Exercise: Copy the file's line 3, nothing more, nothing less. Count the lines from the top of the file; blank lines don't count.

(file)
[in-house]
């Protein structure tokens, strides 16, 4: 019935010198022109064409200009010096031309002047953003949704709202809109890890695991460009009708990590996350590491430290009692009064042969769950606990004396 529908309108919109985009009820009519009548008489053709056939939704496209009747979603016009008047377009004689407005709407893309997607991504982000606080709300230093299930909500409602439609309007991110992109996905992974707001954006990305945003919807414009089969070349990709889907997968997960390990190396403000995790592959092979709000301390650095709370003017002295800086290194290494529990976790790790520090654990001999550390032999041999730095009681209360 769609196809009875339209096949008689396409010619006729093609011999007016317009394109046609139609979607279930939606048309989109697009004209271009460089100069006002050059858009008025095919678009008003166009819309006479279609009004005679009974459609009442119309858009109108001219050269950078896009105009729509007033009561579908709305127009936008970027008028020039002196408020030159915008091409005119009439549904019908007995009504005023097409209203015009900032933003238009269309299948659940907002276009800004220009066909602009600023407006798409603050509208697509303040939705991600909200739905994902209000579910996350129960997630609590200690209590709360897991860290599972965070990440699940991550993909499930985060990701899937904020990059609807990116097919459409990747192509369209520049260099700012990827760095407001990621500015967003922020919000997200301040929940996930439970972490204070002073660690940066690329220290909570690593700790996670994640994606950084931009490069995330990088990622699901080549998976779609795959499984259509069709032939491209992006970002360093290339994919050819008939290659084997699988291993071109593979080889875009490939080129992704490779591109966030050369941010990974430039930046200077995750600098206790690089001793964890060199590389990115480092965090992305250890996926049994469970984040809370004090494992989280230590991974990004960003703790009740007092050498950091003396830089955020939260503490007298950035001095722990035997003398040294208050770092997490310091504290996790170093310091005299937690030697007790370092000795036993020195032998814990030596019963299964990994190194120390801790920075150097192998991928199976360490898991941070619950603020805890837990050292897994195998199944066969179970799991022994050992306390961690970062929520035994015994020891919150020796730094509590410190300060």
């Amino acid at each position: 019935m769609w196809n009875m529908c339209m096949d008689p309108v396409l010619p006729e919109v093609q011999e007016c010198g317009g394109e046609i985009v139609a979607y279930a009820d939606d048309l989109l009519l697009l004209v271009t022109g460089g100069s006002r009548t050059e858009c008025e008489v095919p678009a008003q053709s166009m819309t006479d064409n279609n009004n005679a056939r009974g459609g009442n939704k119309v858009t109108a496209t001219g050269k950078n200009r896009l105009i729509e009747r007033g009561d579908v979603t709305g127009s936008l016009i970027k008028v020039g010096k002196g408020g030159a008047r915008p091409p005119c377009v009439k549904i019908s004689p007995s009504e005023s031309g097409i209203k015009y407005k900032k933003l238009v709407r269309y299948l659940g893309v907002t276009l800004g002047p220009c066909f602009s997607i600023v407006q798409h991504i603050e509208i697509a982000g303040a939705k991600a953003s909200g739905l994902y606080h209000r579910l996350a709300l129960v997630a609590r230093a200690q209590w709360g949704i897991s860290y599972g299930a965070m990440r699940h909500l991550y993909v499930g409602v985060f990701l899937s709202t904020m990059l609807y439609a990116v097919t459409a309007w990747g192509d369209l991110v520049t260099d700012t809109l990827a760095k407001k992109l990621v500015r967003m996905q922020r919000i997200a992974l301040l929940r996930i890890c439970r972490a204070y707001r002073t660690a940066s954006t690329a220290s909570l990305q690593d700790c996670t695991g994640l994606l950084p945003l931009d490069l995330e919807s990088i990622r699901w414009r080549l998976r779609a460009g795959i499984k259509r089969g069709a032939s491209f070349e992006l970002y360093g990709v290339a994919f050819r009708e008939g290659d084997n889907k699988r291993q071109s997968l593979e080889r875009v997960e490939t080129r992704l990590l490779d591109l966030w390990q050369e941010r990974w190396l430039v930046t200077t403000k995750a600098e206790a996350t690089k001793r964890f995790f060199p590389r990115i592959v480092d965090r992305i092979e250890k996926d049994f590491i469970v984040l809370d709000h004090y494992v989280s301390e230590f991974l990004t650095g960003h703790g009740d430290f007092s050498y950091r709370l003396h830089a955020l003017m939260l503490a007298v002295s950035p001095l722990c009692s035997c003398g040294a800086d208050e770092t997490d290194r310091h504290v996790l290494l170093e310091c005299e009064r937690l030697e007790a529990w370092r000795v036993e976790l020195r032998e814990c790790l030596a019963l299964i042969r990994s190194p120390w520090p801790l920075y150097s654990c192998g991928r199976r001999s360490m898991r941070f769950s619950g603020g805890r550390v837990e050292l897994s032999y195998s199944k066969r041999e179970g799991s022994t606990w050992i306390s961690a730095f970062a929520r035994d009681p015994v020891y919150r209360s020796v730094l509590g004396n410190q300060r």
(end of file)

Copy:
């Amino acid at each position: 019935m769609w196809n009875m529908c339209m096949d008689p309108v396409l010619p006729e919109v093609q011999e007016c010198g317009g394109e046609i985009v139609a979607y279930a009820d939606d048309l989109l009519l697009l004209v271009t022109g460089g100069s006002r009548t050059e858009c008025e008489v095919p678009a008003q053709s166009m819309t006479d064409n279609n009004n005679a056939r009974g459609g009442n939704k119309v858009t109108a496209t001219g050269k950078n200009r896009l105009i729509e009747r007033g009561d579908v979603t709305g127009s936008l016009i970027k008028v020039g010096k002196g408020g030159a008047r915008p091409p005119c377009v009439k549904i019908s004689p007995s009504e005023s031309g097409i209203k015009y407005k900032k933003l238009v709407r269309y299948l659940g893309v907002t276009l800004g002047p220009c066909f602009s997607i600023v407006q798409h991504i603050e509208i697509a982000g303040a939705k991600a953003s909200g739905l994902y606080h209000r579910l996350a709300l129960v997630a609590r230093a200690q209590w709360g949704i897991s860290y599972g299930a965070m990440r699940h909500l991550y993909v499930g409602v985060f990701l899937s709202t904020m990059l609807y439609a990116v097919t459409a309007w990747g192509d369209l991110v520049t260099d700012t809109l990827a760095k407001k992109l990621v500015r967003m996905q922020r919000i997200a992974l301040l929940r996930i890890c439970r972490a204070y707001r002073t660690a940066s954006t690329a220290s909570l990305q690593d700790c996670t695991g994640l994606l950084p945003l931009d490069l995330e919807s990088i990622r699901w414009r080549l998976r779609a460009g795959i499984k259509r089969g069709a032939s491209f070349e992006l970002y360093g990709v290339a994919f050819r009708e008939g290659d084997n889907k699988r291993q071109s997968l593979e080889r875009v997960e490939t080129r992704l990590l490779d591109l966030w390990q050369e941010r990974w190396l430039v930046t200077t403000k995750a600098e206790a996350t690089k001793r964890f995790f060199p590389r990115i592959v480092d965090r992305i092979e250890k996926d049994f590491i469970v984040l809370d709000h004090y494992v989280s301390e230590f991974l990004t650095g960003h703790g009740d430290f007092s050498y950091r709370l003396h830089a955020l003017m939260l503490a007298v002295s950035p001095l722990c009692s035997c003398g040294a800086d208050e770092t997490d290194r310091h504290v996790l290494l170093e310091c005299e009064r937690l030697e007790a529990w370092r000795v036993e976790l020195r032998e814990c790790l030596a019963l299964i042969r990994s190194p120390w520090p801790l920075y150097s654990c192998g991928r199976r001999s360490m898991r941070f769950s619950g603020g805890r550390v837990e050292l897994s032999y195998s199944k066969r041999e179970g799991s022994t606990w050992i306390s961690a730095f970062a929520r035994d009681p015994v020891y919150r209360s020796v730094l509590g004396n410190q300060r």